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2-channel listening (1 Viewer)


Nov 8, 2008
Real Name
Hi there, I've got a question for all you 2-channel listeners. I was wondering if a pre/pro is necessary if I do not have any intention of using multiple sources (ie. I will only use 1 source). My theoretical setup would be MacbookPro ---> benchmark DAC1 via tos-link ---> dedicated amp via RCA or XLR if available. Secondly, are there any disadvantages to this approach of skipping the preamp?


Alon Goldberg

Jul 10, 2006
Real Name
Alon Goldberg
Hi Warren, for a two-channel setup you won't need a pre/pro, this is typically only used in a surround home theater system. You have several options for building your new 2-channel system.. A stereo receiver, integrated amp, or separates (pre-amp and poweramp).

Seeing as you don't need any video switching, and as you have an outboard DAC (the Benchmark DAC-1 is excellent btw), I'd probably lean towards an integrated amp or separates.

These days I've found integrated amp's can really hold their own against separates many times their price. My first integrated amp was a Krell KAV-400xi, which featured XLR inputs and 400 watts/channel @ 4 ohm. A real powerhouse! It can be found used for under $1,800 on Audigon. I sold this for a Naim Nait 5i integrated amp which better matched my speakers, then moved up to Naim separates. Synergy between your amp and speakers is key (along with a quality source, which you already have).

If this is beyond your budget, there are lots of great integrated amps available from mid-fi brands such as NAD, Rotel, Cambridge Audio, and Arcam.

But before making any recommendations, a few questions to get you started:

1. What are the dimensions of your room?
2. What speakers are you driving?
3. What type of music do you listen to?
4. Are you looking for new or used?
5. Most importantly.. What is your budget?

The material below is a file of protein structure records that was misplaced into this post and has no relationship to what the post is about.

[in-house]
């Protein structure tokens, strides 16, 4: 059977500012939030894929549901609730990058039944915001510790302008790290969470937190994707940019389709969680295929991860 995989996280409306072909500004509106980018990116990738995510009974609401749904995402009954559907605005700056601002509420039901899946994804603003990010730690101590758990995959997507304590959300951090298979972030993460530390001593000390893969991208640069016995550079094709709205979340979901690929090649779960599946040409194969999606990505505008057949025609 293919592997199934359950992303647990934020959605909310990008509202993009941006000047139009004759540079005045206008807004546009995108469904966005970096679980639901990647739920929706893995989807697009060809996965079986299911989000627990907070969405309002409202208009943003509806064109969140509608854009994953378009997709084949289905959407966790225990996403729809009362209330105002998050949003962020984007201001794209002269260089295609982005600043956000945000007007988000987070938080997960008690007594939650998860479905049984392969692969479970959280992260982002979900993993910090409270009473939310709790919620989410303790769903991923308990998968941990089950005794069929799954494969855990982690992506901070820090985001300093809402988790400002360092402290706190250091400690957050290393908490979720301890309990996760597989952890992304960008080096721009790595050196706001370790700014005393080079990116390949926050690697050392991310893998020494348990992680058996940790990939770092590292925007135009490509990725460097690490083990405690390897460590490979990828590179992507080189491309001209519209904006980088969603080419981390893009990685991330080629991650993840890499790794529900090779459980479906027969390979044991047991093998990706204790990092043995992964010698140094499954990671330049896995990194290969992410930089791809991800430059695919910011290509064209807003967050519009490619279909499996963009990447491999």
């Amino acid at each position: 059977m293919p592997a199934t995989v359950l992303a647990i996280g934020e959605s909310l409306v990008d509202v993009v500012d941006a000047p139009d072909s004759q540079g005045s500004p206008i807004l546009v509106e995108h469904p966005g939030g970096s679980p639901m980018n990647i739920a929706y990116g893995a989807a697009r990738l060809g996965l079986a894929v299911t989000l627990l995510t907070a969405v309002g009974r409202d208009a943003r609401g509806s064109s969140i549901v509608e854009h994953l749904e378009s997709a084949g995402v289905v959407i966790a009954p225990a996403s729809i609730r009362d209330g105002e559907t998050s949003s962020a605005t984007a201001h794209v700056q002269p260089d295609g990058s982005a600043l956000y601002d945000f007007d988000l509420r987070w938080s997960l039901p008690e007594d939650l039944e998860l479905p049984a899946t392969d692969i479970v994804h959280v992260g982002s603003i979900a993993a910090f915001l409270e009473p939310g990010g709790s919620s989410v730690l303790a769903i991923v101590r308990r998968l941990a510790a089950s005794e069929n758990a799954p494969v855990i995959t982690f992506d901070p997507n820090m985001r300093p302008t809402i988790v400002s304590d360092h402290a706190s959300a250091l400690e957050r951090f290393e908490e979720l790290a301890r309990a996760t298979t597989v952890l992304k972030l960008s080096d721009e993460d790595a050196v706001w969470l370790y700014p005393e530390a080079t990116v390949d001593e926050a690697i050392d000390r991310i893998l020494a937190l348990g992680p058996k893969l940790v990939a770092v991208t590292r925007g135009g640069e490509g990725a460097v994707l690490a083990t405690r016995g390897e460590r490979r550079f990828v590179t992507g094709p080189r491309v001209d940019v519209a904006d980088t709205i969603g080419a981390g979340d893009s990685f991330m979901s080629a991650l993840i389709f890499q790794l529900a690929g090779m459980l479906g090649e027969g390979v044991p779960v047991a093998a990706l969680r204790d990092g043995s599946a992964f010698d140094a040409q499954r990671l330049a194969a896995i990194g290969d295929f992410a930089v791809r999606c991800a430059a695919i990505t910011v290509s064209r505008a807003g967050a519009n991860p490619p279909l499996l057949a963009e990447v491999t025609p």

Bounded In a Nutshell
HW Reviewer
Senior HTF Member
Jun 20, 2000
A Mile High
Real Name
I don't think Alon quite understood the question.

The answer is, maybe. You don't necessarily need a pre-amp, but you DO need a volume control, though you probably have that with the computer. Also, there can be impedance and buffering problems when you skip the pre-amp. How do you know? I'm not sure, but here's my experience with it.

Several years ago, I did a similar thing. I was using a Nakamichi CD player which had a variable output that was controllable with the remote. I fed it straight into an Adcom power amp, no pre-amp or switching. It sounded fantastic. I also tried it with a Forte pure class-a amp with the same outstanding results. Later I replaced the Adcom with an Aragon amp, but found the Nakamichi couldn't "drive" the Aragon's input, and ended up with very thin sound. By then, digital surround was arriving, so I wanted a pre-amp anyway and ditched the more direct system.

EDIT: I forgot. There have been (and maybe still are) items like a pre-amp, without the amp. They don't actually amplify the signal, but they buffer it to reduce or eliminate incompatibilities and have a volume control, essentially resulting in what you are looking for (maximum sound quality), with more flexibility. I seem to recall Adcom made at least one of these "passive" pre-amps. Yeah, that is a contradiction in terms, but I don't know what else to call it. Actually, Aragon might have made one.

Chris Tsutsui

Feb 1, 2002
Seems like the pre/pro would be doing the same thing your DAC does.

It's sole function to convert digital signal to analog which would go to the amps. The DAC1 looks like it has a gain control too (though I may be wrong), so it basically is a pre/pro right?

So the macbook is essentially the source outputting the digital signal.

All the DAC1 is missing is video switching, multi-source and a bunch of decoding options a flagship pre/pro will have.

So a new question to ask is maybe what pre/pro's would sound better than a benchmark DAC1? heh

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